Staying Active While Stuck at Home


Coach Michael Heavey

A Motivation Picture

Maryam Abdella, Features Editor

According to the Centers for Disease Control and Prevention (CDC), exercise can help “reduce your risk of depression and anxiety and help you sleep better.” Mental and physical health are closely tied together, and exercise helps maintain both. Which is why CPS has made it a mandate for all students to have some sort of physical activity in their schedule—with some exceptions— whether it is through a sport or through PE class.

Sports at Northside were cancelled or pushed back due to the health risks presented by COVID-19. This includes volleyball, soccer, and softball. While there are still some sports being held, not all Northside students are on a team. So how is everyone staying active while stuck at home?

Most Northside students have a PE class in their schedules. Normally, PE classes are held in the gym or the second floor of the Northside building—where various fitness equipment lie. With everyone staying home and doing remote learning, the PE teachers have had to modify the way they run their classes. However, there are many obstacles standing in the way of holding remote PE classes successfully.

For example, not everyone has workout equipment at home. Luckily, there are alternatives lying around in your house.  Coach Michael Heavey says to “be creative with your space and equipment.” He gives several ideas of how you can do so, using soup cans as weights, couch cushions as bosu balls, and stairs for cardio workouts. Instead of barbells/dumbbells, Coach Matthew Madia encourages students to use milk jugs as weights.

Another issue is the amount of space a student has in their home. Coach Samantha Zalewski says that her PE classes have “been a struggle because we’ve had confined space. Some of the kids are in their rooms and they can’t leave their rooms and distract other people in the house.” To combat this, she says she has to “think about what they can do in a ‘box.’”

Coach Adrienne Cirrincione suggests workouts that focus more on staying place; “If you have room for a chair, you can do tricep dips. You can jog in place. You can still do things in place. A lot of just body weight things. You don’t have to move side-to-side… I feel like most things can be modified to kind of help in that manner.”

If you have room for a chair, you can do tricep dips. You can jog in place. You can still do things in place. A lot of just body weight things. You don’t have to move side-to-side… I feel like most things can be modified to kind of help in that manner.

Time constraints have also been expressed as an issue amongst some students. Coach Madia recommends adding in workouts throughout the day; “there’s a breakfast one, or a brushing-your-teeth one. You might be brushing your teeth, and you could be doing calf raises and squats and all that.” Coach C says that there are short workouts that “you can do, and they’re a little bit higher in intensity so it gets that heart rate up a little bit quicker.”

So when is the best time to work out? Coach Z and Coach Heavey recommend the morning, with Coach Z’s reason being that “it wakes you up, gets your brain cells going. It gets your juices flowing, hormones going—it’s gonna make your brain work a lot easier when it comes to all your subjects throughout the day.” Of course, when a person works out is entirely up to them. Coach C says to “Do it at a time that’s gonna make you be successful.”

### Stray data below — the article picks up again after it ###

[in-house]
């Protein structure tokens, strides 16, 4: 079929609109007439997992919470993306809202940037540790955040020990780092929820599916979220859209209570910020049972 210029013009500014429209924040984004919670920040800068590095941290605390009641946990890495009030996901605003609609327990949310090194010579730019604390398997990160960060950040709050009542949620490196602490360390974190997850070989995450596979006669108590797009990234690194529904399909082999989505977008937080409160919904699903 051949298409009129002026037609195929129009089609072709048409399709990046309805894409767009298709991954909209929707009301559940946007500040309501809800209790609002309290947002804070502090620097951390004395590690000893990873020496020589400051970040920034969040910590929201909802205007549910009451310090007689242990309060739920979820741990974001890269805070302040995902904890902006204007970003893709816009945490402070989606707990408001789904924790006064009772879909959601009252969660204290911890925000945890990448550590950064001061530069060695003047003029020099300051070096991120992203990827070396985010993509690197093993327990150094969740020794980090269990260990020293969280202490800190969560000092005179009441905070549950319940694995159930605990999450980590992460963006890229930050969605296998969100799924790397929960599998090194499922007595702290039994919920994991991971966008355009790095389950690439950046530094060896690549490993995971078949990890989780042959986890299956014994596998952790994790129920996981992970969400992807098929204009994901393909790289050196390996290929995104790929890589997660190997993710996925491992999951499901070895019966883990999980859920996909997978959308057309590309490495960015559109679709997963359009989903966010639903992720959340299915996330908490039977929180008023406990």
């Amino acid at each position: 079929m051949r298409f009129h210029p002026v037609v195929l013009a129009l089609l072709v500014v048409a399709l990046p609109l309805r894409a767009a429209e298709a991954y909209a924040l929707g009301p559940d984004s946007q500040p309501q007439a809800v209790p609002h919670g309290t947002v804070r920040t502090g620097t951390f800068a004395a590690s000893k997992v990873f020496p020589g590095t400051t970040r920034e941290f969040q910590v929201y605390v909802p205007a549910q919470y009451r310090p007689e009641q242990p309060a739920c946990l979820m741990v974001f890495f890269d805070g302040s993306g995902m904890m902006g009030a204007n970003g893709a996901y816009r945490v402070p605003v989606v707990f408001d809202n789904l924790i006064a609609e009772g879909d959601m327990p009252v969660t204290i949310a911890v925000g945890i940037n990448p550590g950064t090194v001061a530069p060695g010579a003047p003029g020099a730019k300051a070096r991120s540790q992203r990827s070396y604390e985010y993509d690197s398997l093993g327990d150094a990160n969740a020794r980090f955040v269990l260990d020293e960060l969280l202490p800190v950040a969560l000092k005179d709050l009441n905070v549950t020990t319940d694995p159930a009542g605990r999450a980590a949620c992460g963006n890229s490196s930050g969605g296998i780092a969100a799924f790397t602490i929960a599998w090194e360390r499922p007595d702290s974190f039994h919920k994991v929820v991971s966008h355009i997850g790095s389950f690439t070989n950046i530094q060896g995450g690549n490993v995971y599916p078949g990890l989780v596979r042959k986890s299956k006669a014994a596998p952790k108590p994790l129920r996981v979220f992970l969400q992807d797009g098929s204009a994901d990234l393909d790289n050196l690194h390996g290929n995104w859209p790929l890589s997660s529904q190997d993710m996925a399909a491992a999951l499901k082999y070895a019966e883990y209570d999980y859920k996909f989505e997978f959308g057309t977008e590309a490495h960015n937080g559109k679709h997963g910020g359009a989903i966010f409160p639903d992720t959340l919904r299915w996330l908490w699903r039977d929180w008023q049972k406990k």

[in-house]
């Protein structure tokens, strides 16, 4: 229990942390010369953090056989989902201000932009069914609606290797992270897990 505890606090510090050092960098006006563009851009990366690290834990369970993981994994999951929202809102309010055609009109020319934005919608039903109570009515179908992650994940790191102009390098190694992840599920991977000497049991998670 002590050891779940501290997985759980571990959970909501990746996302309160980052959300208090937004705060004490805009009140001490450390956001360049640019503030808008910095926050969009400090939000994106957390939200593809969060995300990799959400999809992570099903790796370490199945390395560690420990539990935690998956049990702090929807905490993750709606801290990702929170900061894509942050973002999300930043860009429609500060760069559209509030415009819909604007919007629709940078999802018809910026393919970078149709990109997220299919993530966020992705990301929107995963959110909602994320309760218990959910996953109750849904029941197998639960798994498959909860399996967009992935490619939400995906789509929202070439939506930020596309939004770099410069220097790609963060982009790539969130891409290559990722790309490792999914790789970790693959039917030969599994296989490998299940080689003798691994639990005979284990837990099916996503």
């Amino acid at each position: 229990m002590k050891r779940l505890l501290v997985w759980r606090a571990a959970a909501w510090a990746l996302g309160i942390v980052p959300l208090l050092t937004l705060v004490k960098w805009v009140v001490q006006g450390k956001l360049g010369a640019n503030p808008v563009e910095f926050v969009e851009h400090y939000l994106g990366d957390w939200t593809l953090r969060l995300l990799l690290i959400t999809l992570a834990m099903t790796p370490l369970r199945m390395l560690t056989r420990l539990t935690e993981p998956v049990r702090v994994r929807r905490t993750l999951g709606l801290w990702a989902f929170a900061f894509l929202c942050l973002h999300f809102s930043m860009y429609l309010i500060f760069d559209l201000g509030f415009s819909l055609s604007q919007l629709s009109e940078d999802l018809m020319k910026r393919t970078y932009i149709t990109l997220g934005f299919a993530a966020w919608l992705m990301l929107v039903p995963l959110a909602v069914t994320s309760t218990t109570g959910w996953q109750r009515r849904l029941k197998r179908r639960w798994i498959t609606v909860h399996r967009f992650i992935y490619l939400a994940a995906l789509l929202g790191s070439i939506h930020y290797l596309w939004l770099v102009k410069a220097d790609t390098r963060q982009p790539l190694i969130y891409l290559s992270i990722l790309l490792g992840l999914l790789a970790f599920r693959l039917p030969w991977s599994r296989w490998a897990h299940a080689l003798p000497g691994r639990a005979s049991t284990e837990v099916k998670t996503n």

One tip for staying active is finding others to be active with you. Coach Z says that working out with a family member might help keep you on track, and even if you are not seeing your friends in person right now, “You could zoom a friend and do a workout class.” Coach Z has tried that with her friends; “‘c’mon! Let’s do a book club workout!’ They don’t wanna do it. They’re not falling for it.”

Photo from Creative Commons

A tip from Mr. Heavey is that “Those students should have taken my Strength and Conditioning class…haha!!” However, he also says that it is possible to get a good workout at home, and that “The first step to working out is deciding that you want to and then prioritize it and be consistent.”

During these stressful times, Northside’s PE teachers continue to motivate students to stay active:

Coach Heavey – “‘Success is the sum of small efforts repeated day in and day out.’ You can do this. The only thing you have to do is decide to try.”

Coach Zalewski – “Find something that you like doing at home. I think that’s the key. If you find something you like, you’ll stick to it. If you don’t necessarily like it, you’re not gonna stick to it… So find something you enjoy doing.”

Coach Madia – “Even if it’s super hard, even if you can’t do a push-up, if you start trying one each day, eventually you’ll build up to be able to do two and three.”

Coach Cirrincione – “Working out is different for everyone, so don’t compare yourself to others. Like I say in class a lot, celebrate what you can do and what you are doing.”

P.S. Remember that “If you’re not active and Coach Z sees you next year, she’s coming after you” – Coach Z